As we exit June, I think about Pride Month and how important this month is to so many. This month is a time to honor those who have blazed a trail of liberation from the Stonewall riots to today and to celebrate the many accomplishments of those within the LGBTQ+ community. Today, in 2023, there is a true moment of crisis and concern for the community with multiple states backing anti-trans* legislation, bans on drag and freedom of expression, and denied access to basic care for so many. In total, the ACLU is currently tracking almost 500 anti-LGBTQ bills.
In my time on this pale blue dot, I have traversed my own journey in finding myself and acknowledging my various identities and affinities, one of which is being unapologetically queer. While I have lived off-campus for some time now, I lived on for over a decade as a staff member and learned about many things that I liked (combining several things from the buffet line to make something new and delish in what I like to call dining hall hacking) and some I did not like about living in a residence hall during that time (walking out of the front door of my on-campus apartment to the strong smell of cheap beer poured from 10 floors above the night before likely when one of my RAs knocked on the resident’s door).
I also recall many job searches where I worked first to prioritize pet-friendly campus options in my search of residence life postings, and later, exploring those institutions that had partner-friendly live-on policies. The combination of these would become my “PP” policies—or pet/partner combo—when I was exploring which institutions and residence life programs may work for me and my growing family, and which options would not make the cut.
For help in identifying institutions meeting specific live-in/on needs for yourself and your specific situation, visit the Live-in/on Report, a tool I utilized myself all of those years ago
While I haven’t been in a residence life search for some time and hope things have changed for the better, I also know there are likely institutions out there still that maintain policies that are exclusionary to those individuals who are in same-gender relationships or those couples who may be unmarried by official decree. It wasn’t that long ago (pre-2015) that I couldn’t legally marry the one I loved in most of the United States and this is still the case for many countries worldwide—and yet, there were coded policies before this time that required individuals to be legally married to cohabitate in on-campus housing. While there was also difficulty at times finding institutions that would allow a four-legged fur baby to live in as well, that would at times prove to be easier than bringing along my bipedal partner who was just as up to date if not more so with his vaccinations than those of my pooch.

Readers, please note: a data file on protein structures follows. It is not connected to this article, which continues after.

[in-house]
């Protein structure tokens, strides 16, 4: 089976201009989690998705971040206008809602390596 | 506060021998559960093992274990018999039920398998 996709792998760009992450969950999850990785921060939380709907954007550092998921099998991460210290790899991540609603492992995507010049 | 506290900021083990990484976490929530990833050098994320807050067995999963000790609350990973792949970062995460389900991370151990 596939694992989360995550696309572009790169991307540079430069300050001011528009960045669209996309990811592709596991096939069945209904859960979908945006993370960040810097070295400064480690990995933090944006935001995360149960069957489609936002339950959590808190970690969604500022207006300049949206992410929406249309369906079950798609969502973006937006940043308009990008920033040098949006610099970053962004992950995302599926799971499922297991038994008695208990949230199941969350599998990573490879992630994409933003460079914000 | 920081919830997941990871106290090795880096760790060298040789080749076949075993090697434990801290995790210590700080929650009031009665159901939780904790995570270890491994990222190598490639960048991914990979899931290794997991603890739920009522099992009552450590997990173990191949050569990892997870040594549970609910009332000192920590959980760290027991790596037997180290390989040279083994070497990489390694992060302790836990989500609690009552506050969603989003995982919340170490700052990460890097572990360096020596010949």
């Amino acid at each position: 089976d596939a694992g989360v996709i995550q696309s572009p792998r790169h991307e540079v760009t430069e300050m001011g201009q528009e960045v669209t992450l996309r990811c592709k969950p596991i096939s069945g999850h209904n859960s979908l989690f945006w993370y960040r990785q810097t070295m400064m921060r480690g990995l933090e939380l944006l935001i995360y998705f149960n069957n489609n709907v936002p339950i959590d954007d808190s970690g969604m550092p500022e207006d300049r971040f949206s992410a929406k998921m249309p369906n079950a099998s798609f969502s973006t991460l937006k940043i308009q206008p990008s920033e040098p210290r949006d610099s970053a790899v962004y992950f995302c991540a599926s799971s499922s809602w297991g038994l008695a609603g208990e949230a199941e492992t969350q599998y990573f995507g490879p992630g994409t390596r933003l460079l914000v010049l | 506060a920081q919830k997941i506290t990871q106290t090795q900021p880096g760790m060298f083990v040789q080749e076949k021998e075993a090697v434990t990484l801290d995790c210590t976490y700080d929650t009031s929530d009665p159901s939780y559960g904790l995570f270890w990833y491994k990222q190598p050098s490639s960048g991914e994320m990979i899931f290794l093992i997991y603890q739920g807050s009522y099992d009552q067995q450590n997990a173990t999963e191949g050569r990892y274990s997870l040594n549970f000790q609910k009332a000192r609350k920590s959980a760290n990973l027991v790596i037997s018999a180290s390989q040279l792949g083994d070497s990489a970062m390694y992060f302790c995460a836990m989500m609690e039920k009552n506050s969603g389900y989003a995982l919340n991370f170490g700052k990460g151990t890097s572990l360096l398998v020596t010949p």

Living in/on is an interesting concept. On one hand, your commute is short and probably one of the fastest before the proliferation of remote work, but on the other, it can be extremely difficult to create a separation of personal and professional boundaries. For me, this often meant how could I separate myself from my work and create dedicated time and space for my partner and our dog that didn’t involve an involuntary alcohol or drug bust while on a dog walk or getting looped into a roommate conflict by an eager mother at the local Tar’ge while shopping right after move-in (true story).